The infamous Dust Bowl years of the 1930s saw unprecedented extreme heat waves decimate the Midwest and the Great Plains. Temperatures climbed to well over 100 degrees Fahrenheit in states used to a relatively cool climate. Over the span of six years, roughly 5,000 people died from heat-related causes, and intense drought made agricultural efforts nearly impossible.
The Dust Bowl heat waves were something of an anomaly at the time, as there was little climate science at that time to explain the event. However, climate scientists today have reflected on the event as one of the first human-influenced climate events, triggered by coal-reliant industrialization, and as a harbinger of climate change.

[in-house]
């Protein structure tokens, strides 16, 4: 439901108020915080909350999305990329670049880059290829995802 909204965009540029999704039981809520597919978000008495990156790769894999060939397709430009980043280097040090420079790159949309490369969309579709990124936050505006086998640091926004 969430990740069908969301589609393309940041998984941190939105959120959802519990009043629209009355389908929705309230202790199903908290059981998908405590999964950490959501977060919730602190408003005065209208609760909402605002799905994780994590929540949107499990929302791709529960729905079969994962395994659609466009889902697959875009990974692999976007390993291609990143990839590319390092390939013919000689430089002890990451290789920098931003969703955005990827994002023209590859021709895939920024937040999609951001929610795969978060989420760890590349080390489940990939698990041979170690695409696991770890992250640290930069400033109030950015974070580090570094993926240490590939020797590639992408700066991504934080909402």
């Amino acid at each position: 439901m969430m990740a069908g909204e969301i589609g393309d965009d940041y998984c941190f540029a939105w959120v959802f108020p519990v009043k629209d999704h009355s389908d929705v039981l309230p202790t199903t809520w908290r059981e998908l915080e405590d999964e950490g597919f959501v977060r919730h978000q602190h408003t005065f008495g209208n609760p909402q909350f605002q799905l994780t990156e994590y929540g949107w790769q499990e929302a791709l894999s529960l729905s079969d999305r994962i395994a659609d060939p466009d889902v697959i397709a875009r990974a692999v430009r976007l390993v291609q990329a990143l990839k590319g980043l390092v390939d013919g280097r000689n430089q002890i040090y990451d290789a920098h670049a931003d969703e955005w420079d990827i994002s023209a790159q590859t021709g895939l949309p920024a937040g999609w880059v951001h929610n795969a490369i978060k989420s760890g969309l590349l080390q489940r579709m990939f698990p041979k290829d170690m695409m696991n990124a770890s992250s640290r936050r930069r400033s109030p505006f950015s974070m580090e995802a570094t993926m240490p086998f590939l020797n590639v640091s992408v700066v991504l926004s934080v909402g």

Today, record-breaking heat waves have emerged with alarming frequency and more intensity than ever before. People in cities used to temperate or cool summers across the U.S. have been contending with temperatures more suited to Death Valley. Meanwhile, heat waves are becoming even more intense in already-hot locales, including the Sun Belt. Despite this, Americans are moving to Southern states at high rates, increasing the number of people who will be exposed to extreme heat.
To investigate how extreme heat is impacting cities across the country, OhmConnect compiled a list of how heat waves in major U.S. cities have changed over time, with data from sources including the Environmental Protection Agency, the World Health Organization, the Center for Climate and Energy Solutions, Globalchange.gov, and other scientific research. The data available is from 1961 to 2021 across 50 large metropolitan areas.